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Adv Colloid Interface Sci. 2010 Feb 26;154(1-2):30-55. doi: 10.1016/j.cis.2010.01.006. Epub 2010 Jan 22.

Nanobubbles and the nanobubble bridging capillary force.

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  • 1School of Chemical Engineering, The University of Queensland, Brisbane, 4072, Australia. m.hampton@uq.edu.au

Abstract

Interactions between hydrophobic surfaces at nanometer separation distances in aqueous solutions are important in a number of biological and industrial processes. Force spectroscopy studies, most notably with the atomic force microscope and surface-force apparatus, have found the existence of a long range hydrophobic attractive force between hydrophobic surfaces in aqueous conditions that cannot be explained by classical colloidal science theories. Numerous mechanisms have been proposed for the hydrophobic force, but in many cases the force is an artifact due to the accumulation of submicroscopic bubbles at the liquid-hydrophobic solid interface, the so called nanobubbles. The coalescence of nanobubbles as hydrophobic surfaces approach forms a gaseous capillary bridge, and thus a capillary force. The existence of nanobubbles has been highly debated over the last 15 years. To date, experimental evidence is sound but a theoretical understanding is still lacking. It is the purpose of this review to bring together the many experimental results on nanobubbles and the resulting capillary force in order to clarify these phenomena. A review of pertinent nanobubble stability and formation theories is also presented.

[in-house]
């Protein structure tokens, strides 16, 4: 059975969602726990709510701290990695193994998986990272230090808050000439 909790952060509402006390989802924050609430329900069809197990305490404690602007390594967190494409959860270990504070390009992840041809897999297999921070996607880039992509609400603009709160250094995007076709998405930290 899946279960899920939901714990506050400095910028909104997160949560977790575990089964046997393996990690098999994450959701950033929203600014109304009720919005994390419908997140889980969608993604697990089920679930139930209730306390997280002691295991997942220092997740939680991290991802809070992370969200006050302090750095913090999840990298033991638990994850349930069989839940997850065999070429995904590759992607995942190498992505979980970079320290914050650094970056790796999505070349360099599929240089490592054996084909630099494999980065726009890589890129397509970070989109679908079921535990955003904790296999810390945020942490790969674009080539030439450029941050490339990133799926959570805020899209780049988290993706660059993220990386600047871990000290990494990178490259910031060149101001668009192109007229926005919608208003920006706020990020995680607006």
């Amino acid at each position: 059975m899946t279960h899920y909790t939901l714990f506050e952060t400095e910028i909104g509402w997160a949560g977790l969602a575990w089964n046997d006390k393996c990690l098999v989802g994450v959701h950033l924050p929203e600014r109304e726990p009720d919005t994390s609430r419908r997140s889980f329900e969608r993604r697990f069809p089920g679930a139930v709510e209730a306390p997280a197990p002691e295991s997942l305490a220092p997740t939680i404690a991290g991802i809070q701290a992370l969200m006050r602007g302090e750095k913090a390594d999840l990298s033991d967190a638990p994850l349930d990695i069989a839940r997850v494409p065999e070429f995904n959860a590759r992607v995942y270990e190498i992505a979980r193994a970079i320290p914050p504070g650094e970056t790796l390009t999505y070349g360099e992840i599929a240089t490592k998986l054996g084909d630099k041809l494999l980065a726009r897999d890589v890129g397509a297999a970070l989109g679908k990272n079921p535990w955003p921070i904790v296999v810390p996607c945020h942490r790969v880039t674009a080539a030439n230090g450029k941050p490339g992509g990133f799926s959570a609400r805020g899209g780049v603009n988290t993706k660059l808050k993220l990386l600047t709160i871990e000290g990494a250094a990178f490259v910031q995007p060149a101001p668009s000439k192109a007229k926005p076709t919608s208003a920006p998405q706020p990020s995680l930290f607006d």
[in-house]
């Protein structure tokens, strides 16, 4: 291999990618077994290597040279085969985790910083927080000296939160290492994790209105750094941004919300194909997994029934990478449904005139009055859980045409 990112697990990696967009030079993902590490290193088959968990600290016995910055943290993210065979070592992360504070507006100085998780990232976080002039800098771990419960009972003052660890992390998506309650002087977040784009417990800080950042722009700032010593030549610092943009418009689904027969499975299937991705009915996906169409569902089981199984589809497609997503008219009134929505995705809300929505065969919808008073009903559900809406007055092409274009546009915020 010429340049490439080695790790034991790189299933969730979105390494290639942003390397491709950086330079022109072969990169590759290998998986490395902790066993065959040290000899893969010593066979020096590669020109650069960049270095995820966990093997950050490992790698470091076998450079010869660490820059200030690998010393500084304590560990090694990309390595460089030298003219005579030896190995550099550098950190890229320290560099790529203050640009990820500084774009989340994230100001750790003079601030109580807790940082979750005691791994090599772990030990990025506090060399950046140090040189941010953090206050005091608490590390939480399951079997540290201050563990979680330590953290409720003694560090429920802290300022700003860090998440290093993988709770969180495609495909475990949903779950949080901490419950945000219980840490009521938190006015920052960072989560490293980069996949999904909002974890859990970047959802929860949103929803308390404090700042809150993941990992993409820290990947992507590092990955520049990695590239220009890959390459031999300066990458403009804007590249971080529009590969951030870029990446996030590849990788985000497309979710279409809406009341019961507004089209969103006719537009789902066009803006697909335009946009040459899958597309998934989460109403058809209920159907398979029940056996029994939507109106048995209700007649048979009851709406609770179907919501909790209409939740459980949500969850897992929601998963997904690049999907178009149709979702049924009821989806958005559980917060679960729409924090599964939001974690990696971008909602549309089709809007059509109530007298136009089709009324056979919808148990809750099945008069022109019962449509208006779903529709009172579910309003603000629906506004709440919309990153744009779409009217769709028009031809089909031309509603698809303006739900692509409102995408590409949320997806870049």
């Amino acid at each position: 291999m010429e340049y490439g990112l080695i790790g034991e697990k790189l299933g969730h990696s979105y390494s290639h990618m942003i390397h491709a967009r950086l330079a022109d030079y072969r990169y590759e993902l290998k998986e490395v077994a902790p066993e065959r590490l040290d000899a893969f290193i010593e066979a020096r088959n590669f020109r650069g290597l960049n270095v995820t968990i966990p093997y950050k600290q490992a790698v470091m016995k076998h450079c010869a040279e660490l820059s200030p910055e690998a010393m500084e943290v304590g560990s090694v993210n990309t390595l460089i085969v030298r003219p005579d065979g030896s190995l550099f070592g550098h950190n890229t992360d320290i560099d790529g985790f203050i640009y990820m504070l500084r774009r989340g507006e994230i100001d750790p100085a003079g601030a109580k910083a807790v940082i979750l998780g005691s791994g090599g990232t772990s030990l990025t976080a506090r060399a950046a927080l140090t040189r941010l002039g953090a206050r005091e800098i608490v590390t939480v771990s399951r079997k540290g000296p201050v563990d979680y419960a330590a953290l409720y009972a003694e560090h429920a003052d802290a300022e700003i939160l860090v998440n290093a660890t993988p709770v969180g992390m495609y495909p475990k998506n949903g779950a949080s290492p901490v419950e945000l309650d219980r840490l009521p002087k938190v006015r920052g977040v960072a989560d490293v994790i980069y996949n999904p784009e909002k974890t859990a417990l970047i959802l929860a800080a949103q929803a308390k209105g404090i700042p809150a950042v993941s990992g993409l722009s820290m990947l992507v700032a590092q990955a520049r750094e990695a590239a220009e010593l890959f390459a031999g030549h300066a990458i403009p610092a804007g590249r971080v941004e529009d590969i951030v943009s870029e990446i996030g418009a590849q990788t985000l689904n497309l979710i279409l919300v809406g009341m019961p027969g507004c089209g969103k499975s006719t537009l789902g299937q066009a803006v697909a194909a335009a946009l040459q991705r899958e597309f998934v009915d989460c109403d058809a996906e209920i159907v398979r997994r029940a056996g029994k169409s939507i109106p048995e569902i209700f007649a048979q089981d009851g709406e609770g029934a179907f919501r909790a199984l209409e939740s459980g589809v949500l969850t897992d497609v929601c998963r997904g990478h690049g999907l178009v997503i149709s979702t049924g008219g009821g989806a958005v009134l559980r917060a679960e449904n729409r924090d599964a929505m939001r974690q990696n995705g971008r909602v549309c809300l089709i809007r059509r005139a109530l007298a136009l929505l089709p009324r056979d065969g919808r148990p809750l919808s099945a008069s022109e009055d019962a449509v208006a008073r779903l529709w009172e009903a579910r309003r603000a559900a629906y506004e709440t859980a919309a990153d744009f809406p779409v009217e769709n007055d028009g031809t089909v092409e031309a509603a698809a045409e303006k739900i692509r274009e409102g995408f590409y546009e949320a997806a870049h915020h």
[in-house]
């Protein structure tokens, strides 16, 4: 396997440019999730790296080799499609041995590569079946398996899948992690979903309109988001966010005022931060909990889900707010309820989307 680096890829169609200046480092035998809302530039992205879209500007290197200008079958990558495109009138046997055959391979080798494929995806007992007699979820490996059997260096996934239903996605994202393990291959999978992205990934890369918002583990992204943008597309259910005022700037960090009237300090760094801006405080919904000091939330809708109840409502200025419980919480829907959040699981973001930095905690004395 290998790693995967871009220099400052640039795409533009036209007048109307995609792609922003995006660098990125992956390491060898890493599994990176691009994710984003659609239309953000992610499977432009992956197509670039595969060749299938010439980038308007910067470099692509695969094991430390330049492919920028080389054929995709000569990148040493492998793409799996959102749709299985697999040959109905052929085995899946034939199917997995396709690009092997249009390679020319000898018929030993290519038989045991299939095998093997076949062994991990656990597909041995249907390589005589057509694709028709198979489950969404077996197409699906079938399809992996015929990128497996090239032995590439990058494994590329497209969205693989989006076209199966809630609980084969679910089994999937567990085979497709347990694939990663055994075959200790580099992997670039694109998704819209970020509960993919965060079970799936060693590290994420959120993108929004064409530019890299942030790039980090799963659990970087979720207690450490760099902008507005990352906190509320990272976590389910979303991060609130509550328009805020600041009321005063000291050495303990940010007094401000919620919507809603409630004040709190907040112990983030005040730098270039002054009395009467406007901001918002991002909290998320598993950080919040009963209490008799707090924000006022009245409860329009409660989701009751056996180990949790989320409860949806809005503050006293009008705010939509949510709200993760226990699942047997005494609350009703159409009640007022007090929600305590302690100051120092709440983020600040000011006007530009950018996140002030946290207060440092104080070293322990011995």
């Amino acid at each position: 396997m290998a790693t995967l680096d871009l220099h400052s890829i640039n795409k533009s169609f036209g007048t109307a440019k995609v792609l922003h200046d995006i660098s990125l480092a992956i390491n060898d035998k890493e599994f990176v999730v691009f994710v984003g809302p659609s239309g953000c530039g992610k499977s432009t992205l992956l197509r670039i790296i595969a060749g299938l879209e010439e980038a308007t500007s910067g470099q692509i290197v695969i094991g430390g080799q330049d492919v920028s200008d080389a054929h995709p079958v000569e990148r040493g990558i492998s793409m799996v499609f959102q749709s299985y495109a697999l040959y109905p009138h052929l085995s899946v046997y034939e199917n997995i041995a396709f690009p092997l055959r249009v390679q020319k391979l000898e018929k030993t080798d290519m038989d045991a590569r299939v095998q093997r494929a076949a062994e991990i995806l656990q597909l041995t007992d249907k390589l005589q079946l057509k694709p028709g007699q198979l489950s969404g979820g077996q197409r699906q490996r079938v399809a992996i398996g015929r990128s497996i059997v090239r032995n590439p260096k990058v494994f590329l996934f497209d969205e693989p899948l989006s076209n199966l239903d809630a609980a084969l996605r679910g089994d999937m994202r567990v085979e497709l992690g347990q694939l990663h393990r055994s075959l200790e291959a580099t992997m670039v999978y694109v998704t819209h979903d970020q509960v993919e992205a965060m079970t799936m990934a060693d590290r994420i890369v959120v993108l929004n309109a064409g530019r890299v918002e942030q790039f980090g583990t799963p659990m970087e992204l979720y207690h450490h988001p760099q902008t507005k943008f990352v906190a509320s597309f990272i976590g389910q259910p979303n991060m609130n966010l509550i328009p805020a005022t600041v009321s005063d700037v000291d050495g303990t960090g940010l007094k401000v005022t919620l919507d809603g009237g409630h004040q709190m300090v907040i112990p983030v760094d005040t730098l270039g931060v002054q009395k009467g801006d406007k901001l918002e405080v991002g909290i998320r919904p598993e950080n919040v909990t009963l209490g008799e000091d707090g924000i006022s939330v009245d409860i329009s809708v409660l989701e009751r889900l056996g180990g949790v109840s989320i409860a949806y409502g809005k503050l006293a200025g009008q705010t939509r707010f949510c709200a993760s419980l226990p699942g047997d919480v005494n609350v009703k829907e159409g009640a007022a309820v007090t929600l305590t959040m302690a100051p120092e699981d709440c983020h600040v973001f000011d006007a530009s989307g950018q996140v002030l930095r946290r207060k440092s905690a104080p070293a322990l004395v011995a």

Copyright 2010 Elsevier B.V. All rights reserved.

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